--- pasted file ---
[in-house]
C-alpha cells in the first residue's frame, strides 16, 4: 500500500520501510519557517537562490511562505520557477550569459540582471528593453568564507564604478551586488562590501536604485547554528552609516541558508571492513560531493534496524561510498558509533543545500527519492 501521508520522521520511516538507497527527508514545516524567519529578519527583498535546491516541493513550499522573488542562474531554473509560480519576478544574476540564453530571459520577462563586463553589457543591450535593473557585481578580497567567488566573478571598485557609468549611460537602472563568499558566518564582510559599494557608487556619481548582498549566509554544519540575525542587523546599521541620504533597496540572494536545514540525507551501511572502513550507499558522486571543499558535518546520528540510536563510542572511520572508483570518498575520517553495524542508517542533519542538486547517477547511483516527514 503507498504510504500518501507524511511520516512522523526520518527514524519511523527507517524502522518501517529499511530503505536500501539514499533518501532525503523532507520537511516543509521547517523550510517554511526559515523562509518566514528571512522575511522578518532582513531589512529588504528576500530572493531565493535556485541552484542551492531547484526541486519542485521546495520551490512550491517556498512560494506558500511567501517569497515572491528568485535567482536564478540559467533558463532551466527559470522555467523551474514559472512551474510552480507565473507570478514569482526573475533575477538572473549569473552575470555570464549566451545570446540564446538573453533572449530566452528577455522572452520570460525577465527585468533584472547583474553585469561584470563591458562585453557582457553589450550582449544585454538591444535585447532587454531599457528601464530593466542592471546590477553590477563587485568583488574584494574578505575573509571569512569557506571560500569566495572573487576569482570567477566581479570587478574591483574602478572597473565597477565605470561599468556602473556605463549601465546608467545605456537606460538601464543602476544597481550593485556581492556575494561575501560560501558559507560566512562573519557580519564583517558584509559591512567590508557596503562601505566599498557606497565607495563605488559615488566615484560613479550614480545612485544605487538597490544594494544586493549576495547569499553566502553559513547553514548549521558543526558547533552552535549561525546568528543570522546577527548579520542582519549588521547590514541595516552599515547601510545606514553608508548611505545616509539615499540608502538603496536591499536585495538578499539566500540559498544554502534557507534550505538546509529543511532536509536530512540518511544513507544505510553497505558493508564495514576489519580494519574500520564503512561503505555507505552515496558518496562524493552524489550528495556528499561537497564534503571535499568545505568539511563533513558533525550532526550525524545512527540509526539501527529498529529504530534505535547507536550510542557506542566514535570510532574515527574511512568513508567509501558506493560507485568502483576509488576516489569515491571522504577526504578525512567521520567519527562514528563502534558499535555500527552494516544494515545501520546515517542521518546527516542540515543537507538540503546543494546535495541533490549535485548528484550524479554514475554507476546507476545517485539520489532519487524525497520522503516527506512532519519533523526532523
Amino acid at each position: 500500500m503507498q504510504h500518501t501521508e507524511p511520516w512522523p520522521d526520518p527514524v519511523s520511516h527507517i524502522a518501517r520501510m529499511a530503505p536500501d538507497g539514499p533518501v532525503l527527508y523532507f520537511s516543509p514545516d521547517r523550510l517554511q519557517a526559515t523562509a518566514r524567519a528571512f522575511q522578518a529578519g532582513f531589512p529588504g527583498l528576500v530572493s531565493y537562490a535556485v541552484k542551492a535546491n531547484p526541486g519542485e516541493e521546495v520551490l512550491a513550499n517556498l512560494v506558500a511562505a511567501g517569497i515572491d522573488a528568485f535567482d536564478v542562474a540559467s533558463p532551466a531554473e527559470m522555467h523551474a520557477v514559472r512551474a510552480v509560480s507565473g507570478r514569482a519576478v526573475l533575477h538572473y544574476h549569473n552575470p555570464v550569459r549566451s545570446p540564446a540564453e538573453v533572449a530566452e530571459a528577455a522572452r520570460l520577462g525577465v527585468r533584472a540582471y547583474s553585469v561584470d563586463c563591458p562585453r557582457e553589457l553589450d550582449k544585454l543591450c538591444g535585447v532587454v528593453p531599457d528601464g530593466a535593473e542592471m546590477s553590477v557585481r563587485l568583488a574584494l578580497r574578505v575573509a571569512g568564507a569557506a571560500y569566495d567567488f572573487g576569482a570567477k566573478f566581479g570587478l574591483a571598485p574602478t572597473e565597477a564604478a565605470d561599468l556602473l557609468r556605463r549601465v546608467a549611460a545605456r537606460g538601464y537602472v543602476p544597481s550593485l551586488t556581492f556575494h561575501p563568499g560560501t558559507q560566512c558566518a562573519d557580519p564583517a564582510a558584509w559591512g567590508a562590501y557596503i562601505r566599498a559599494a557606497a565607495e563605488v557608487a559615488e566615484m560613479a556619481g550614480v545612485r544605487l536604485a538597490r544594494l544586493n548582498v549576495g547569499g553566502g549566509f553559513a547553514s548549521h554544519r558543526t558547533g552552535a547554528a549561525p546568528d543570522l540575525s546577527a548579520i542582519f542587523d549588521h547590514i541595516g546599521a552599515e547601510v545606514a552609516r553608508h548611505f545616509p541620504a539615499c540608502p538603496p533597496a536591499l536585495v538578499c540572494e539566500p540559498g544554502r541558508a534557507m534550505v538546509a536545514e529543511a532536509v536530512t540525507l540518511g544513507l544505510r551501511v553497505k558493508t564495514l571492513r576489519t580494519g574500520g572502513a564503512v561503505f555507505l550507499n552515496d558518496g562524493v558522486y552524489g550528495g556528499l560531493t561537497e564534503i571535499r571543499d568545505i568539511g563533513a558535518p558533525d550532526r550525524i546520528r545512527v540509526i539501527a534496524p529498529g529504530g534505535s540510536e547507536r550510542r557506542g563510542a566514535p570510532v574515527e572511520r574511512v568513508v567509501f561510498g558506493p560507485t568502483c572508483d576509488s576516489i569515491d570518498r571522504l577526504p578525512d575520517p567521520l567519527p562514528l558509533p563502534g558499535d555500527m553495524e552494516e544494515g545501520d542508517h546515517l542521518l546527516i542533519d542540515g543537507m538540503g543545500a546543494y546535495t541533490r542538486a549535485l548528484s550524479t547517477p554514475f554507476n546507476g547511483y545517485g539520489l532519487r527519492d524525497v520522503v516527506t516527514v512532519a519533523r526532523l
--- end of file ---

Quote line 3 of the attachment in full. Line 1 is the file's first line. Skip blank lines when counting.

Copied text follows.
Amino acid at each position: 500500500m503507498q504510504h500518501t501521508e507524511p511520516w512522523p520522521d526520518p527514524v519511523s520511516h527507517i524502522a518501517r520501510m529499511a530503505p536500501d538507497g539514499p533518501v532525503l527527508y523532507f520537511s516543509p514545516d521547517r523550510l517554511q519557517a526559515t523562509a518566514r524567519a528571512f522575511q522578518a529578519g532582513f531589512p529588504g527583498l528576500v530572493s531565493y537562490a535556485v541552484k542551492a535546491n531547484p526541486g519542485e516541493e521546495v520551490l512550491a513550499n517556498l512560494v506558500a511562505a511567501g517569497i515572491d522573488a528568485f535567482d536564478v542562474a540559467s533558463p532551466a531554473e527559470m522555467h523551474a520557477v514559472r512551474a510552480v509560480s507565473g507570478r514569482a519576478v526573475l533575477h538572473y544574476h549569473n552575470p555570464v550569459r549566451s545570446p540564446a540564453e538573453v533572449a530566452e530571459a528577455a522572452r520570460l520577462g525577465v527585468r533584472a540582471y547583474s553585469v561584470d563586463c563591458p562585453r557582457e553589457l553589450d550582449k544585454l543591450c538591444g535585447v532587454v528593453p531599457d528601464g530593466a535593473e542592471m546590477s553590477v557585481r563587485l568583488a574584494l578580497r574578505v575573509a571569512g568564507a569557506a571560500y569566495d567567488f572573487g576569482a570567477k566573478f566581479g570587478l574591483a571598485p574602478t572597473e565597477a564604478a565605470d561599468l556602473l557609468r556605463r549601465v546608467a549611460a545605456r537606460g538601464y537602472v543602476p544597481s550593485l551586488t556581492f556575494h561575501p563568499g560560501t558559507q560566512c558566518a562573519d557580519p564583517a564582510a558584509w559591512g567590508a562590501y557596503i562601505r566599498a559599494a557606497a565607495e563605488v557608487a559615488e566615484m560613479a556619481g550614480v545612485r544605487l536604485a538597490r544594494l544586493n548582498v549576495g547569499g553566502g549566509f553559513a547553514s548549521h554544519r558543526t558547533g552552535a547554528a549561525p546568528d543570522l540575525s546577527a548579520i542582519f542587523d549588521h547590514i541595516g546599521a552599515e547601510v545606514a552609516r553608508h548611505f545616509p541620504a539615499c540608502p538603496p533597496a536591499l536585495v538578499c540572494e539566500p540559498g544554502r541558508a534557507m534550505v538546509a536545514e529543511a532536509v536530512t540525507l540518511g544513507l544505510r551501511v553497505k558493508t564495514l571492513r576489519t580494519g574500520g572502513a564503512v561503505f555507505l550507499n552515496d558518496g562524493v558522486y552524489g550528495g556528499l560531493t561537497e564534503i571535499r571543499d568545505i568539511g563533513a558535518p558533525d550532526r550525524i546520528r545512527v540509526i539501527a534496524p529498529g529504530g534505535s540510536e547507536r550510542r557506542g563510542a566514535p570510532v574515527e572511520r574511512v568513508v567509501f561510498g558506493p560507485t568502483c572508483d576509488s576516489i569515491d570518498r571522504l577526504p578525512d575520517p567521520l567519527p562514528l558509533p563502534g558499535d555500527m553495524e552494516e544494515g545501520d542508517h546515517l542521518l546527516i542533519d542540515g543537507m538540503g543545500a546543494y546535495t541533490r542538486a549535485l548528484s550524479t547517477p554514475f554507476n546507476g547511483y545517485g539520489l532519487r527519492d524525497v520522503v516527506t516527514v512532519a519533523r526532523l